Why do the Innocent Suffer?

This is the beauty of our humanity that we rage against injustice, that we storm heaven with our protests, that we will never consent to the instrumentalism of sacrificing the one for the many.
Why do the Innocent Suffer?
Soviet children during a Nazi air-strike on the outskirts of Minsk, Belarus. 24.06.1941. Photo by Yaroslavtsev. (RIA Novosti)

The law of “how it should be” is a God implanted sense all humans have of life’s beauty and triumph. Yet we live in a good creation where hurricanes do not discriminate, where evil befalls the good as well as the wicked, where all that is beautiful is in some sense marred. It is as if some spanner has got stuck in the works.

Atheists, of course, use this as an argument against the existence of a benevolent Creator. With so much senseless waste and misery should we not rather charge this “God” with being a lousy and incompetent designer?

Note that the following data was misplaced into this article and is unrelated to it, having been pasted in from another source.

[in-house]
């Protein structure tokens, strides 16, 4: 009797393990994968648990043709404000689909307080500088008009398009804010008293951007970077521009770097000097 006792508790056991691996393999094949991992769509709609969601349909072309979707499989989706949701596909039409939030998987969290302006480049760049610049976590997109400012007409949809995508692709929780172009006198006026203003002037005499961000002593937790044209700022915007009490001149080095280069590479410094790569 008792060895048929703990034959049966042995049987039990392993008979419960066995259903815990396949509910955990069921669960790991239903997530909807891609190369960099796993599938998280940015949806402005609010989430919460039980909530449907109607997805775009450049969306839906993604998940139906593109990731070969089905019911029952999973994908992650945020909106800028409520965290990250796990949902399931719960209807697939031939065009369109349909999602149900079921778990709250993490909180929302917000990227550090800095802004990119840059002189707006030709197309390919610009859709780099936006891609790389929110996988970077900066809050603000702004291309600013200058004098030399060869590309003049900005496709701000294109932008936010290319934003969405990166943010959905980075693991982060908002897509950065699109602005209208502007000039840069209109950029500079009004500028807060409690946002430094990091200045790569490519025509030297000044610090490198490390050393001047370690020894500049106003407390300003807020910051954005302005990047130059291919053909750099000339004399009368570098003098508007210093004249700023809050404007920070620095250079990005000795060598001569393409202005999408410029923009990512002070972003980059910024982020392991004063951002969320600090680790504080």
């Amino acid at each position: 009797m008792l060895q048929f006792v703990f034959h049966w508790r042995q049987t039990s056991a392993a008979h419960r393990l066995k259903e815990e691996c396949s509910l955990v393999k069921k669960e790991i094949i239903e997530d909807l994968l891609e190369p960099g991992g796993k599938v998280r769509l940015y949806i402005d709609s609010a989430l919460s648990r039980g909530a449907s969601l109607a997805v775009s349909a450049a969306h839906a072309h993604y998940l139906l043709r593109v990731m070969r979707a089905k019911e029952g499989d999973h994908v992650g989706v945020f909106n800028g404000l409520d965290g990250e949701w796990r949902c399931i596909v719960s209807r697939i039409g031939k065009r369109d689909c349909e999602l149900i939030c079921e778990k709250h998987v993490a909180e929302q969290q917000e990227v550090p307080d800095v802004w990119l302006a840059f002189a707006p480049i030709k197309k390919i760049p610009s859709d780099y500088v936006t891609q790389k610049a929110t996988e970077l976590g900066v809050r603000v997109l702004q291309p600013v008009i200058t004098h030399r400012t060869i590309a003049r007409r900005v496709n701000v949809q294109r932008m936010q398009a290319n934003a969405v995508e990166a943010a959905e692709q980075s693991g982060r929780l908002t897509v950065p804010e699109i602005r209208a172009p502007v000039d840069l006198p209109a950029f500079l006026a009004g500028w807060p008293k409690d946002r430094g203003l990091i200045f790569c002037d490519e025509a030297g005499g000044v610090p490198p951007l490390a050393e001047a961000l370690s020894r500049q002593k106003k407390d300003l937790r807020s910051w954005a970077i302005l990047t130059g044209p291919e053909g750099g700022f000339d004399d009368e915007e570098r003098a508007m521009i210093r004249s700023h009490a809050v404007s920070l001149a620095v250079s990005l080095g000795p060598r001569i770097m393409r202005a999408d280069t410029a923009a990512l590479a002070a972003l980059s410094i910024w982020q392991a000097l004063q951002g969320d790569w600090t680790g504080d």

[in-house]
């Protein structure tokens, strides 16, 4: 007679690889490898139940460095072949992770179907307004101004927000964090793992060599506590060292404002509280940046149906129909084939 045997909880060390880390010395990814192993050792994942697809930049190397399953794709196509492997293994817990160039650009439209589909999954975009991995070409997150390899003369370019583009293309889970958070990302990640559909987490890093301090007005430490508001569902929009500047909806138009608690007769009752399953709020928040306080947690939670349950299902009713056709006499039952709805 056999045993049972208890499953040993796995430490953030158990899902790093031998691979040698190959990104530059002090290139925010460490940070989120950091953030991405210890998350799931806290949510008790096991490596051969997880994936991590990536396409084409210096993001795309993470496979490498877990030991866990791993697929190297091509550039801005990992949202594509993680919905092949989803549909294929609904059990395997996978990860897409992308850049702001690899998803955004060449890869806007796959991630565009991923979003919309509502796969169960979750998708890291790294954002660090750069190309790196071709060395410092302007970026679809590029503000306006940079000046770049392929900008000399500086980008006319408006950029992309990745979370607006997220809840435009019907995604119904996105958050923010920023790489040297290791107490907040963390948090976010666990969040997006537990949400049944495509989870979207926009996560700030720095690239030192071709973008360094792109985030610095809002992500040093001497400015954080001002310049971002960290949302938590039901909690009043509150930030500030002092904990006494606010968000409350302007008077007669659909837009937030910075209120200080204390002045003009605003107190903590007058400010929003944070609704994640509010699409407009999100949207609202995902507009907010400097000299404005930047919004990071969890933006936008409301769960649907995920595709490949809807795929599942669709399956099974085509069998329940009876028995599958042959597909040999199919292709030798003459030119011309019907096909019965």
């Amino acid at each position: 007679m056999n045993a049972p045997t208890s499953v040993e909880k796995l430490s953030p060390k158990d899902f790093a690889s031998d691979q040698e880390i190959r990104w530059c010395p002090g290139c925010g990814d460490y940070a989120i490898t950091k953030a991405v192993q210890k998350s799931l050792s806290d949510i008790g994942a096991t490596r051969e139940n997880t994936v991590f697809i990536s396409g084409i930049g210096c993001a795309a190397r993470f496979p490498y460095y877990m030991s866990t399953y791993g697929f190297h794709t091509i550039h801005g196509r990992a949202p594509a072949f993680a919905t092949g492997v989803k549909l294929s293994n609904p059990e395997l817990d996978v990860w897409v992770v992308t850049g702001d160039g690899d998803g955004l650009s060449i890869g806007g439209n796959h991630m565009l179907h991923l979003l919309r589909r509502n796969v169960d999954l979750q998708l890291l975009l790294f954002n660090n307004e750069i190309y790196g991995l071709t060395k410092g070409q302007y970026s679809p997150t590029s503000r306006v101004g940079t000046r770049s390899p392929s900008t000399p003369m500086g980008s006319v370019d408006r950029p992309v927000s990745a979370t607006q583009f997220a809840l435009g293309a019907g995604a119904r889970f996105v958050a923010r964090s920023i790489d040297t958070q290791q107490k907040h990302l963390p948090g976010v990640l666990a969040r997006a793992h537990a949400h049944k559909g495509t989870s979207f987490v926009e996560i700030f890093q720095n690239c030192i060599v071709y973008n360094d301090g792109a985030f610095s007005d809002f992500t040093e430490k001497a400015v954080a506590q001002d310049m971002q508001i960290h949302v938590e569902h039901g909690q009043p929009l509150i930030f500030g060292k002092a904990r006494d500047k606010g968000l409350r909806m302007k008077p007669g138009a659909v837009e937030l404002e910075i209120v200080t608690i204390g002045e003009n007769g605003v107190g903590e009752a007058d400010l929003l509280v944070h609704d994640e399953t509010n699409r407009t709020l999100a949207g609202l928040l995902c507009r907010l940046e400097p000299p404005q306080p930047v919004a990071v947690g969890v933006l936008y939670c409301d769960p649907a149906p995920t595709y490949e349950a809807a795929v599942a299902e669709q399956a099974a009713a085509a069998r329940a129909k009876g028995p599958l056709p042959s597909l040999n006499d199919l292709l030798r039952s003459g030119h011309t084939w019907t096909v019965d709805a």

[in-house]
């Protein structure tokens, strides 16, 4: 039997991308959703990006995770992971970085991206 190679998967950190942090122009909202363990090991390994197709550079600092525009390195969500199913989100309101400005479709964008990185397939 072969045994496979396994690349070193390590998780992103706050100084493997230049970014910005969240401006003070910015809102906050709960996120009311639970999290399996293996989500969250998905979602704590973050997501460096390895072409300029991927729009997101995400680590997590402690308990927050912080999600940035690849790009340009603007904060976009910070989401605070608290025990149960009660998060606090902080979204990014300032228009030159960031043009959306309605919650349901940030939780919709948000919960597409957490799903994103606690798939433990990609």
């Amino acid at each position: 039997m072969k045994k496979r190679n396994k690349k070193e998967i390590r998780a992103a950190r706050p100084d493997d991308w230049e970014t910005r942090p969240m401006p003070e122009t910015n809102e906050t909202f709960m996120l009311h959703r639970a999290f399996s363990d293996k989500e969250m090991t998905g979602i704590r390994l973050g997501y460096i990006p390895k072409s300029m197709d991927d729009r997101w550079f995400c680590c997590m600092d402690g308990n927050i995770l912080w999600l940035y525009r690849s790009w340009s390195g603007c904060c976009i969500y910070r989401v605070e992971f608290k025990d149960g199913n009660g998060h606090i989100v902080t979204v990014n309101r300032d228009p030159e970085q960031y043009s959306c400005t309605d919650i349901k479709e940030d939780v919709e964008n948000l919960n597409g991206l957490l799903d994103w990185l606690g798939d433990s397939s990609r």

Let us consider this issue as raised in that great novel “The Brothers Karamazov” by Fyodor Doestoevsky? Here is a short extract from Chapter 35:

“‘Tell me yourself, I challenge your answer. Imagine that you are creating a fabric of human destiny with the object of making men happy in the end, giving them peace and rest at last, but that it was essential and inevitable to torture to death only one tiny creature — that baby beating its breast with its fist, for instance — and to found that edifice on its unavenged tears, would you consent to be the architect on those conditions? Tell me, and tell the truth.’ ‘No, I wouldn’t consent,’ said Alyosha softly.”

This is the beauty of our humanity that we rage against injustice, that we storm heaven with our protests, that we will never consent to the instrumentalism of sacrificing the one for the many.

Now look what God does.

To mend creation he sacrifices Himself for all in Christ. He places HIMSELF in the breach of death, the place of horror, and He vanquishes our mortality, closing the breach, bringing resurrection to the fallen.

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So, slain we live, with our death overcome in Christ.